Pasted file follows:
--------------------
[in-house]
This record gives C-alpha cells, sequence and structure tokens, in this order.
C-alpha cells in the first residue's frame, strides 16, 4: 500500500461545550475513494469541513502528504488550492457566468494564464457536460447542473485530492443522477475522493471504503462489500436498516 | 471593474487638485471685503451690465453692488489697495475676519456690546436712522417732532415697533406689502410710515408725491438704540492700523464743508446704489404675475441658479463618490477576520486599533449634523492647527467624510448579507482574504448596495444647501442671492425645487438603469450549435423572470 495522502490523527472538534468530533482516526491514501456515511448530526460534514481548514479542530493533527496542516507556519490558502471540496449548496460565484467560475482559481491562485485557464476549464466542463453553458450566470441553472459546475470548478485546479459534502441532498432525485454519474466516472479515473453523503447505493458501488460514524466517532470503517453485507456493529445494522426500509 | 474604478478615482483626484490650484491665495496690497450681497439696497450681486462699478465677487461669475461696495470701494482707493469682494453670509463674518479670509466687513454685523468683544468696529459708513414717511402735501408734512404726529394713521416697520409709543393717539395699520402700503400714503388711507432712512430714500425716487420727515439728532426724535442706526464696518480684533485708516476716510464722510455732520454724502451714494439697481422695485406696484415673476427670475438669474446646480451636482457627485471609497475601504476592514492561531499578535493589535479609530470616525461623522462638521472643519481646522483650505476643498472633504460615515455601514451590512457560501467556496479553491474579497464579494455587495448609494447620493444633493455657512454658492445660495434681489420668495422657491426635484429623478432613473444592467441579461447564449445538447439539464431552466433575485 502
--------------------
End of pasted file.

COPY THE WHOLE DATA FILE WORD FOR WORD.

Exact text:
[in-house]
This record gives C-alpha cells, sequence and structure tokens, in this order.
C-alpha cells in the first residue's frame, strides 16, 4: 500500500461545550475513494469541513502528504488550492457566468494564464457536460447542473485530492443522477475522493471504503462489500436498516 | 471593474487638485471685503451690465453692488489697495475676519456690546436712522417732532415697533406689502410710515408725491438704540492700523464743508446704489404675475441658479463618490477576520486599533449634523492647527467624510448579507482574504448596495444647501442671492425645487438603469450549435423572470 495522502490523527472538534468530533482516526491514501456515511448530526460534514481548514479542530493533527496542516507556519490558502471540496449548496460565484467560475482559481491562485485557464476549464466542463453553458450566470441553472459546475470548478485546479459534502441532498432525485454519474466516472479515473453523503447505493458501488460514524466517532470503517453485507456493529445494522426500509 | 474604478478615482483626484490650484491665495496690497450681497439696497450681486462699478465677487461669475461696495470701494482707493469682494453670509463674518479670509466687513454685523468683544468696529459708513414717511402735501408734512404726529394713521416697520409709543393717539395699520402700503400714503388711507432712512430714500425716487420727515439728532426724535442706526464696518480684533485708516476716510464722510455732520454724502451714494439697481422695485406696484415673476427670475438669474446646480451636482457627485471609497475601504476592514492561531499578535493589535479609530470616525461623522462638521472643519481646522483650505476643498472633504460615515455601514451590512457560501467556496479553491474579497464579494455587495448609494447620493444633493455657512454658492445660495434681489420668495422657491426635484429623478432613473444592467441579461447564449445538447439539464431552466433575485 502